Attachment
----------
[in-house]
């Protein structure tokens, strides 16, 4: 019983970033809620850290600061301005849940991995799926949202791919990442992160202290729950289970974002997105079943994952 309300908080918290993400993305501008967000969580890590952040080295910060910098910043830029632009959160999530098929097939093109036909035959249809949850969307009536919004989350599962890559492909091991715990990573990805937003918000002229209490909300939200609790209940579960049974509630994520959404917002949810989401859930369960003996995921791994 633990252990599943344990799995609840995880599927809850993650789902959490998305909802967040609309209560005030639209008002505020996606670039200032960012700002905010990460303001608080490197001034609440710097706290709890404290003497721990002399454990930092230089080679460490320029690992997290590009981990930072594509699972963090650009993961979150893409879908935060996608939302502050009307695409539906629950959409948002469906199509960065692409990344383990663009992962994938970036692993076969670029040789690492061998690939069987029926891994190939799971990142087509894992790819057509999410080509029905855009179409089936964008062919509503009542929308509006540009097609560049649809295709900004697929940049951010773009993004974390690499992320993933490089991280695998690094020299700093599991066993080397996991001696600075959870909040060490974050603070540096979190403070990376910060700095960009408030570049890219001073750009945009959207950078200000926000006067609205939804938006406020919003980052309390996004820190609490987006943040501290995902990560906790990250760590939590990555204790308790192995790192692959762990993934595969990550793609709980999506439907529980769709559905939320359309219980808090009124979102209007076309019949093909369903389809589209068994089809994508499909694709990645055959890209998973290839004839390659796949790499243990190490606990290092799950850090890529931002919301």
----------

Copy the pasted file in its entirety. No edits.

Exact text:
[in-house]
């Protein structure tokens, strides 16, 4: 019983970033809620850290600061301005849940991995799926949202791919990442992160202290729950289970974002997105079943994952 309300908080918290993400993305501008967000969580890590952040080295910060910098910043830029632009959160999530098929097939093109036909035959249809949850969307009536919004989350599962890559492909091991715990990573990805937003918000002229209490909300939200609790209940579960049974509630994520959404917002949810989401859930369960003996995921791994 633990252990599943344990799995609840995880599927809850993650789902959490998305909802967040609309209560005030639209008002505020996606670039200032960012700002905010990460303001608080490197001034609440710097706290709890404290003497721990002399454990930092230089080679460490320029690992997290590009981990930072594509699972963090650009993961979150893409879908935060996608939302502050009307695409539906629950959409948002469906199509960065692409990344383990663009992962994938970036692993076969670029040789690492061998690939069987029926891994190939799971990142087509894992790819057509999410080509029905855009179409089936964008062919509503009542929308509006540009097609560049649809295709900004697929940049951010773009993004974390690499992320993933490089991280695998690094020299700093599991066993080397996991001696600075959870909040060490974050603070540096979190403070990376910060700095960009408030570049890219001073750009945009959207950078200000926000006067609205939804938006406020919003980052309390996004820190609490987006943040501290995902990560906790990250760590939590990555204790308790192995790192692959762990993934595969990550793609709980999506439907529980769709559905939320359309219980808090009124979102209007076309019949093909369903389809589209068994089809994508499909694709990645055959890209998973290839004839390659796949790499243990190490606990290092799950850090890529931002919301």